Qualifications should be listed with the highest qualification first. You can also list professional / vocational qualifications and formal training here.
If you don’t have many formal qualifications and you’re finding that employers just aren’t interested, you may wish to consider becoming accredited. Adobe, for example, offer a range of accreditation for their software – basic accreditation is ACA (Adobe Certified Associate) and advanced is ACE (Adobe Certified Expert). Find out more here.
Not every job specification includes qualifications but employers do like to see the basics – such as good English skills. If you took an English GCSE and/or A Level, it’s worth mentioning that here.
Whilst other types of applicant may find it easy to incorporate skills within their work history, it is essential for designers to list these in a separate skills section. For each skill, the level of proficiency (and any accreditation) should be provided. For example:
- Adobe Photoshop (Expert, ACE Certified)
- Adobe Illustrator (Expert, ACA Certified)http://www.aiga.org/
- Adobe Dreamweaver (Intermediate)
Make sure you cover the skills that are including on the job advert, in addition to any others that you think the employer may find beneficial.
Membership of a professional body can add credibility and help further show a passion for your industry. Designers may like to join or become involved with:
- The Chartered Society of Designers
- AIGA (The Professional Association for Design)
- D&AD (Global Association for Creative Advertising and Design Awards – this is a community despite its name)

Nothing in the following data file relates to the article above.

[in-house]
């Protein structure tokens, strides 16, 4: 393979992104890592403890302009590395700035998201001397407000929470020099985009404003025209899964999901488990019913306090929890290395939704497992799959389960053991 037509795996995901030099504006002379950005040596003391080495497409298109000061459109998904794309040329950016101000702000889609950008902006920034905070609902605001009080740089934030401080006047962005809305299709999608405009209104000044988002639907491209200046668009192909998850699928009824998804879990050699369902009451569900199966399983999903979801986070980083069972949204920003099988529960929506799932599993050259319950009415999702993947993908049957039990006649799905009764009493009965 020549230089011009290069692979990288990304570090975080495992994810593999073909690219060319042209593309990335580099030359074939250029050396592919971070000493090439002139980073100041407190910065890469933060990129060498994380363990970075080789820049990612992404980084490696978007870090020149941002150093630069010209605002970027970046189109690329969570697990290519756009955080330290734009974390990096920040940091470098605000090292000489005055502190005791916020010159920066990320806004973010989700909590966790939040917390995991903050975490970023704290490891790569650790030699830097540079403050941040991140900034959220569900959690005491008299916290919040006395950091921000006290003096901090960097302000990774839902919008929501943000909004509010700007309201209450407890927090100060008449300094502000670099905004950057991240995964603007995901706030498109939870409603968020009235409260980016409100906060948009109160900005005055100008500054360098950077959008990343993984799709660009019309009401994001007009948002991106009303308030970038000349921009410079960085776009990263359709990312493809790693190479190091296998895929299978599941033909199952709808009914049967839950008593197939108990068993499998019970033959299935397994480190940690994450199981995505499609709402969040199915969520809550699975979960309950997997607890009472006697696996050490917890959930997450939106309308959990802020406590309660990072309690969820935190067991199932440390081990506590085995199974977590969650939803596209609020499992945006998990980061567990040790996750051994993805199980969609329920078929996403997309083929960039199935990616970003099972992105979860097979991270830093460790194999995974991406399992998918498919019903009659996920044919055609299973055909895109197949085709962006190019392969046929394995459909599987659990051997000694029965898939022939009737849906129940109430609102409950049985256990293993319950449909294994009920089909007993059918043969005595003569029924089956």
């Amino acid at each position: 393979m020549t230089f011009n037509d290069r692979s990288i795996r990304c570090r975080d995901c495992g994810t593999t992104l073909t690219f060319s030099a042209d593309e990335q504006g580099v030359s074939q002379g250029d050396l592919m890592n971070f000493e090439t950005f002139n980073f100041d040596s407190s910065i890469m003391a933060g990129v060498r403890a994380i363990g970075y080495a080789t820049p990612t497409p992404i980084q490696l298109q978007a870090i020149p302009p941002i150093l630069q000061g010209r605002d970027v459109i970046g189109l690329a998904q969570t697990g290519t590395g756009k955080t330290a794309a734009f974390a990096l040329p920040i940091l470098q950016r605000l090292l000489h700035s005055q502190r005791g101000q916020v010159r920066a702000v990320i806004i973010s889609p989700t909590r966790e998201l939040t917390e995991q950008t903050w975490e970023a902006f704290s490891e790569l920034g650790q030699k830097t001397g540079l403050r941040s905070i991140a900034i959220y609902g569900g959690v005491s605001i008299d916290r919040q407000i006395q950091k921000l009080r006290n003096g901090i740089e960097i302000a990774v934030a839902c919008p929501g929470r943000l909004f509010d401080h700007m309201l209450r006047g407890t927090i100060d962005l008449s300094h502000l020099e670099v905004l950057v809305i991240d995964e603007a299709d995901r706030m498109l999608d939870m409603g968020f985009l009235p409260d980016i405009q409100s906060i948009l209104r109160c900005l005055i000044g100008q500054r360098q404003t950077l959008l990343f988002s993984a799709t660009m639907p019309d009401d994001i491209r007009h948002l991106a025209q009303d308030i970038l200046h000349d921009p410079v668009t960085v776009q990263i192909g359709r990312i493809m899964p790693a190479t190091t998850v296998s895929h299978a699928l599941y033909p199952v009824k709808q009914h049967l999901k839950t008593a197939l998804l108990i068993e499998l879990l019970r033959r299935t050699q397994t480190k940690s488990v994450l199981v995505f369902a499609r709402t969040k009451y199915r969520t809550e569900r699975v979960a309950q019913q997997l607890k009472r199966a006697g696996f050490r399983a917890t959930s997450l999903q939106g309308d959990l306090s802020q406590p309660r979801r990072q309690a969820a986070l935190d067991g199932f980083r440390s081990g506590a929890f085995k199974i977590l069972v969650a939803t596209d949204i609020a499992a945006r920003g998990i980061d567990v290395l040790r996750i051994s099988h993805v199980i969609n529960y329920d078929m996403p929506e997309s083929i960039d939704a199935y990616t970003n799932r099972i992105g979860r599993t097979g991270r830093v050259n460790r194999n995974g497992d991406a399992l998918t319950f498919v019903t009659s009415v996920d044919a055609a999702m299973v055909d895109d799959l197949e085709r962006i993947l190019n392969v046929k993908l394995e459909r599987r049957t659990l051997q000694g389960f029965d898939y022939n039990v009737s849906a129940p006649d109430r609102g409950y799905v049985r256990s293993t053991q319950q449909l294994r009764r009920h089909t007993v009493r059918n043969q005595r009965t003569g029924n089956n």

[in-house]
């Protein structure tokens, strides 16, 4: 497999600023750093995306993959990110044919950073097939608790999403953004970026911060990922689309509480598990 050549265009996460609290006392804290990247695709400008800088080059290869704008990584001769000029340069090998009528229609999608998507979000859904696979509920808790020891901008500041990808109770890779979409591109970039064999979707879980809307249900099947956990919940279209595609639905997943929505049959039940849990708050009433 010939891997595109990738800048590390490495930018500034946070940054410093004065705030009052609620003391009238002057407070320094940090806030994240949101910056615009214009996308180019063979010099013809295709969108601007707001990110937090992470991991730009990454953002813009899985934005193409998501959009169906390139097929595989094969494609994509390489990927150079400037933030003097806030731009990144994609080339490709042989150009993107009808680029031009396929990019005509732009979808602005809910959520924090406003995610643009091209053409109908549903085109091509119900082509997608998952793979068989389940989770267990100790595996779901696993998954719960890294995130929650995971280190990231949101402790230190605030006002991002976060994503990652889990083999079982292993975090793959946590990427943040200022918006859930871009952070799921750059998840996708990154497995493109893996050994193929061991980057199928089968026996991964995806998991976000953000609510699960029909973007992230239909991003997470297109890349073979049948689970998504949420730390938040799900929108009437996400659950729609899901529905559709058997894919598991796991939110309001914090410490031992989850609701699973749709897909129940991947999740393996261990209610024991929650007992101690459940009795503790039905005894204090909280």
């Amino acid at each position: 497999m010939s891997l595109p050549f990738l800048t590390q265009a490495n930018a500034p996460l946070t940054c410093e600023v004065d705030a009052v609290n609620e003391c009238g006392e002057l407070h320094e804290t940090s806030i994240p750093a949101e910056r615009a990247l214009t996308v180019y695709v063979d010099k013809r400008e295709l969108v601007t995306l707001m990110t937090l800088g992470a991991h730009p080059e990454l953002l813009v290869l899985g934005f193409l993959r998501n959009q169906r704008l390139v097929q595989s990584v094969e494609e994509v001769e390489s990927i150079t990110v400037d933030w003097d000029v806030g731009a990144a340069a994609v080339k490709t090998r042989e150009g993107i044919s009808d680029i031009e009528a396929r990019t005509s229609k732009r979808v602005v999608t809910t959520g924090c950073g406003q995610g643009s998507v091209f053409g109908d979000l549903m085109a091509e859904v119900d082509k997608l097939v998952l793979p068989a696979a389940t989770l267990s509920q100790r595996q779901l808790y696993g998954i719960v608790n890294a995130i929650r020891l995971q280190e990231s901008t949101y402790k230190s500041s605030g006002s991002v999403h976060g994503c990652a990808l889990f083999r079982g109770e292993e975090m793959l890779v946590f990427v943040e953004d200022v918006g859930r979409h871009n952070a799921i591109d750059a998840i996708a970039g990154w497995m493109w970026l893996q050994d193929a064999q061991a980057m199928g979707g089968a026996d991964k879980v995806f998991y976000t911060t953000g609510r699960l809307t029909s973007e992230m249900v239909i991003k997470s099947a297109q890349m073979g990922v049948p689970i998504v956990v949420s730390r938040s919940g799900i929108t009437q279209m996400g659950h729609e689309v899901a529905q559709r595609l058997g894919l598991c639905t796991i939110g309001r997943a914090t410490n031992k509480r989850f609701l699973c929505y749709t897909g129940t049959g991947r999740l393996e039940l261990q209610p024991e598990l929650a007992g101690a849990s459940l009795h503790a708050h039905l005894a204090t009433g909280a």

- Art Director’s Club
- Association of Illustrators
- The Type Director’s Club
- Typographic Circle
- International Society of Typographical Designers
Have you blogged about some aspect of graphic design or written an article for a website, magazine or newspaper? Have you offered commentary for an article that someone else has written? If so, provide a list of ‘publications’ here. Otherwise, leave this section out.
If you’ve received any relevant awards as a graphic designer, it’s worth including these in an Awards section. If you’ve not yet won anything, isn’t it about time you started entering? Here’s a list of awards that might interest you.
Interests are always a great opportunity to provide further evidence that you meet the job specification. The recruiter is looking for a creative individual with lots of ideas who can innovate. Show how you’re creative, in and out of the workplace.
Interests can also be used to demonstrate that you have requisite soft skills such as teamwork (e.g. sports) or leadership (e.g. community projects).
The interests section is also the perfect place to show you take an interest in your health and fitness through activities such as going to the gym.
Two references are typically required with one being your most recent employer. However, as most employers don’t contact references until they’ve offered a job, you can simply write ‘References available on request’ or leave the section off altogether if you prefer.